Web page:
What really puts a candidate in a bad light is when he or she fails to fulfill what was promised. “Yung may ipinangako ka sa isang interview o debate, at nalaman ng tao na hindi mo pala kayang tuparin ito, diyan malalagay sa alanganin ang kandidato,” said German. 

Based on his agency’s studies, there are three major issues a candidate should definitely avoid getting embroiled in, especially in the months leading to the elections—issues involving murder, children, and graft and corruption.

Being involved in the last one is a big deal among Filipino voters, according to German. “Resonant yan lalo na pag nagkaroon ng exposé shortly before the election or nalagay sa headline or pinag-usapan,” he said. “Tumatatak yan especially on the local level. Let’s say 12 days before the election, biglang lumabas sa media na ito palang si Mayor or si Gov. ay sangkot sa pagnanakaw ng kaban ng bayan.”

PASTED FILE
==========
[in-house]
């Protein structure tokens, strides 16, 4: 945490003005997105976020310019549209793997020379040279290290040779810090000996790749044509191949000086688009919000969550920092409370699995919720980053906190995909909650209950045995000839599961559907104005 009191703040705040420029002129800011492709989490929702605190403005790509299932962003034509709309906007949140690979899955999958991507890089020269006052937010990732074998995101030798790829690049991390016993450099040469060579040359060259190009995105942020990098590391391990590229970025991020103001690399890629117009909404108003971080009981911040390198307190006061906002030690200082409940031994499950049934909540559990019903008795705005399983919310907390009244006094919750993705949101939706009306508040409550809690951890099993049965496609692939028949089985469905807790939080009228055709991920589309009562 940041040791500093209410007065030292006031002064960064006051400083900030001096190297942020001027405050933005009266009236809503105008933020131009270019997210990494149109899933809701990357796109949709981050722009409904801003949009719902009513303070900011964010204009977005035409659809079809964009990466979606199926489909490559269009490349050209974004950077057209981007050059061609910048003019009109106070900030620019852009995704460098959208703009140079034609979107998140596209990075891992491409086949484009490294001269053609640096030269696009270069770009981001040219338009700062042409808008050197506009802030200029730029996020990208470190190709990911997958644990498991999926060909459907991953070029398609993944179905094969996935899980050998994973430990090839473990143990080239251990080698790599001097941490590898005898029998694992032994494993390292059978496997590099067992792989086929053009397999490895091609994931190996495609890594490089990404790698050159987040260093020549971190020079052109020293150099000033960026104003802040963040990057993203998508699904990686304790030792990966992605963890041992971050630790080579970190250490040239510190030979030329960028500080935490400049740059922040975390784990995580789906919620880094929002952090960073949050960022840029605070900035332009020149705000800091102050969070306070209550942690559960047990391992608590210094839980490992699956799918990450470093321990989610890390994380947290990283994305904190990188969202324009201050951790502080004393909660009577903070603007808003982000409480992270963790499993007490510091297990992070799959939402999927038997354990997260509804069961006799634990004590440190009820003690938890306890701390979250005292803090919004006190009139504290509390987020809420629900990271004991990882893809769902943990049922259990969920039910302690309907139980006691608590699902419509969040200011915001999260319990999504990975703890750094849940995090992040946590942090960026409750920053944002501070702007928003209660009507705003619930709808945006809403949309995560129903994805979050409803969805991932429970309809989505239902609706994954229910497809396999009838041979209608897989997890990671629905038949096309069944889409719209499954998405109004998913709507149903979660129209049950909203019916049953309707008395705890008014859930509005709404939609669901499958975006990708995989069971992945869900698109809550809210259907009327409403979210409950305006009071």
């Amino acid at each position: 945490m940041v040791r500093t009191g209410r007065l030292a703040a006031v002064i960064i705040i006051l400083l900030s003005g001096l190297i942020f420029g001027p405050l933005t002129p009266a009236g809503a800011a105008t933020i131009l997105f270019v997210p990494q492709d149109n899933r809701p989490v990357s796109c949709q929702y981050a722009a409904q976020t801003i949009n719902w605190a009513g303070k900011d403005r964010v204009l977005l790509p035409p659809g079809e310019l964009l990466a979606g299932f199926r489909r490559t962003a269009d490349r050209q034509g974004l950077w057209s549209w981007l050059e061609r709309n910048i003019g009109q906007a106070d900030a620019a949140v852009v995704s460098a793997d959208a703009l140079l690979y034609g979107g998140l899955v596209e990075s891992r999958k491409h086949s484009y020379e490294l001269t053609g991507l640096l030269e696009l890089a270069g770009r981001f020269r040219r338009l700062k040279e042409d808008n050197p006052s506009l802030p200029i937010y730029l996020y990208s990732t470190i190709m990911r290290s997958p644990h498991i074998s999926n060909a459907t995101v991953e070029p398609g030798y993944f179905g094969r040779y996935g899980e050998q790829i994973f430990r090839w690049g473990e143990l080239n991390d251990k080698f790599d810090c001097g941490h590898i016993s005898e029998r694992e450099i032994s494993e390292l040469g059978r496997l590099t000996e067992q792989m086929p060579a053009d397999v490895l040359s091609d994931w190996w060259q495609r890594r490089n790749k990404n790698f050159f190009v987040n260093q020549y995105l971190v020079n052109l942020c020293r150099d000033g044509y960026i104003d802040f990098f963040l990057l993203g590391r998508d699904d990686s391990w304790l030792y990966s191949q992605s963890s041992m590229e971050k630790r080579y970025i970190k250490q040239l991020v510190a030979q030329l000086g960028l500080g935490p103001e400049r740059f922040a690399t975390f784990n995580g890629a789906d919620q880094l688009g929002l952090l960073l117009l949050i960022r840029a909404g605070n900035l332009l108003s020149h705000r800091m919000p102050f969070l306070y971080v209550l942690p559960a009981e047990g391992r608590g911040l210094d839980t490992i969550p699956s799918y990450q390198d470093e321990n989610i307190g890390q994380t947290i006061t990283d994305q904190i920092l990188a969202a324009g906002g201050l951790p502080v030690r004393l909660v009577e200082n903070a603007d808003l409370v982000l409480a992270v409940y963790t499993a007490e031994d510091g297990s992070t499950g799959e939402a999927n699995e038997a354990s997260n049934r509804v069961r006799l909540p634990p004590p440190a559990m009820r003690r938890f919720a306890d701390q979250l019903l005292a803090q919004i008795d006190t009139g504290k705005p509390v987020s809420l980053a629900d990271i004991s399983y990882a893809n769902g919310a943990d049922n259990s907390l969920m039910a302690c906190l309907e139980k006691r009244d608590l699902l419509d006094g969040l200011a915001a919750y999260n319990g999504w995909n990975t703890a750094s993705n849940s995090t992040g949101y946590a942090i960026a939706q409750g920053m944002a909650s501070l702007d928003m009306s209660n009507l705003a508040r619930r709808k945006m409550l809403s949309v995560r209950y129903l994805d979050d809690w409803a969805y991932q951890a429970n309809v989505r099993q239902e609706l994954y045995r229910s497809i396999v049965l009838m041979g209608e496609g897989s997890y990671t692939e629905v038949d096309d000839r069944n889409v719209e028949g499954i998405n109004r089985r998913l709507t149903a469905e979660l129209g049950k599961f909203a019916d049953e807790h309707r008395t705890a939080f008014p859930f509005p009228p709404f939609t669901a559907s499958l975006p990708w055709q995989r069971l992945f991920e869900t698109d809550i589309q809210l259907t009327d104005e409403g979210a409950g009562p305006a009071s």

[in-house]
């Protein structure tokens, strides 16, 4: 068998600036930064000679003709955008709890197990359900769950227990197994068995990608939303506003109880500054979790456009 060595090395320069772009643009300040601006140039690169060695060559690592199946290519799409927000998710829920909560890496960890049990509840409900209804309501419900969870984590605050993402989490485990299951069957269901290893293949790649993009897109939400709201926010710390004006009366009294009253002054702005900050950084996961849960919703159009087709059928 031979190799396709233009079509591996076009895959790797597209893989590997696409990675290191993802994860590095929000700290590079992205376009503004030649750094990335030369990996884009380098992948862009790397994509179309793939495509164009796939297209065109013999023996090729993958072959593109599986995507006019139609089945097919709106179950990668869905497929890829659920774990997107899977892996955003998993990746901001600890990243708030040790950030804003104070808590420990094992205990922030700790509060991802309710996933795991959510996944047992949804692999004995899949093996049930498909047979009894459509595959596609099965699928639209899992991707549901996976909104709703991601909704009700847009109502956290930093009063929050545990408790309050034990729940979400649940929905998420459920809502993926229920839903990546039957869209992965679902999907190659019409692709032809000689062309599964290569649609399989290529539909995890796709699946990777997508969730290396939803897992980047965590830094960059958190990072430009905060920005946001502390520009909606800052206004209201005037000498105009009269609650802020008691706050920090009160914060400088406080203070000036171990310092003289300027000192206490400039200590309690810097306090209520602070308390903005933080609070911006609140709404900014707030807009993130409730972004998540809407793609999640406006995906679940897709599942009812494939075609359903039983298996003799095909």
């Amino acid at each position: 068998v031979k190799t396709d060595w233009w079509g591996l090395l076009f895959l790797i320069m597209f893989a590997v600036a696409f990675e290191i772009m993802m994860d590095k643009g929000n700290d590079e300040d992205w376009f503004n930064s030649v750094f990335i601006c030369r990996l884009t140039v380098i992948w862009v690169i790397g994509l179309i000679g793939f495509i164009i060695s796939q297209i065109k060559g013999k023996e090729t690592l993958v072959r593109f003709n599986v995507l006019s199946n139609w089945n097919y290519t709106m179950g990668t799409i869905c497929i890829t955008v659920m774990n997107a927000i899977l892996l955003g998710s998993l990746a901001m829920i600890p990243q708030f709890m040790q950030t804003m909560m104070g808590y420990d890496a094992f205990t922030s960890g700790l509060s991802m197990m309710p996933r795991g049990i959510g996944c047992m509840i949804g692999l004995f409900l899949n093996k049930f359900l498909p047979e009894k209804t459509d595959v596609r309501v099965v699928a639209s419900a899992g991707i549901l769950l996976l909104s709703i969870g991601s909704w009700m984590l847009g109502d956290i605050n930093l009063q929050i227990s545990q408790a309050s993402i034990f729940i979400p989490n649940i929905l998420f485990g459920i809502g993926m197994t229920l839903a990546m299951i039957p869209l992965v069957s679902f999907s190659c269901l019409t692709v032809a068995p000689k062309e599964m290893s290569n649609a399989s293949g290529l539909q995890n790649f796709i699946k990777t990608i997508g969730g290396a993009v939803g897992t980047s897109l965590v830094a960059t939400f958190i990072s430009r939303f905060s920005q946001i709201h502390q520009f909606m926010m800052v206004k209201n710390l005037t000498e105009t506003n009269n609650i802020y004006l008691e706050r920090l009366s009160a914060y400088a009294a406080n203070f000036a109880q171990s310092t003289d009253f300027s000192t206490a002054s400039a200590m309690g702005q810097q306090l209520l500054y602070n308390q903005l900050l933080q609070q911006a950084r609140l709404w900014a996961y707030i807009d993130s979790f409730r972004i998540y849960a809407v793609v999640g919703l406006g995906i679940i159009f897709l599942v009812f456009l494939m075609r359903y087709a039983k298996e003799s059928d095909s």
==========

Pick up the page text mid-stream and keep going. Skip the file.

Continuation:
Other things that work and don’t work

The “Robinhood” concept—“stealing from the rich, giving to the poor”—resonates quite powerfully with Filipino voters. “Proven yan sa aming sariling studies,” said German. “Yung mga mapang-aping korporasyon at oligarch ang kinukuhanan nya ng pera at ipinamimigay niya sa masang Pilipino.”

Political success is not transferable. “Makikita mo sa mga political clans, magtataka ka sa mga ibang lugar sa Pilipinas, [merong] nine years na mayor or congressman yung ama, nung tumakbo ang anak, talo. Kasi hindi transferable yan,” German explained.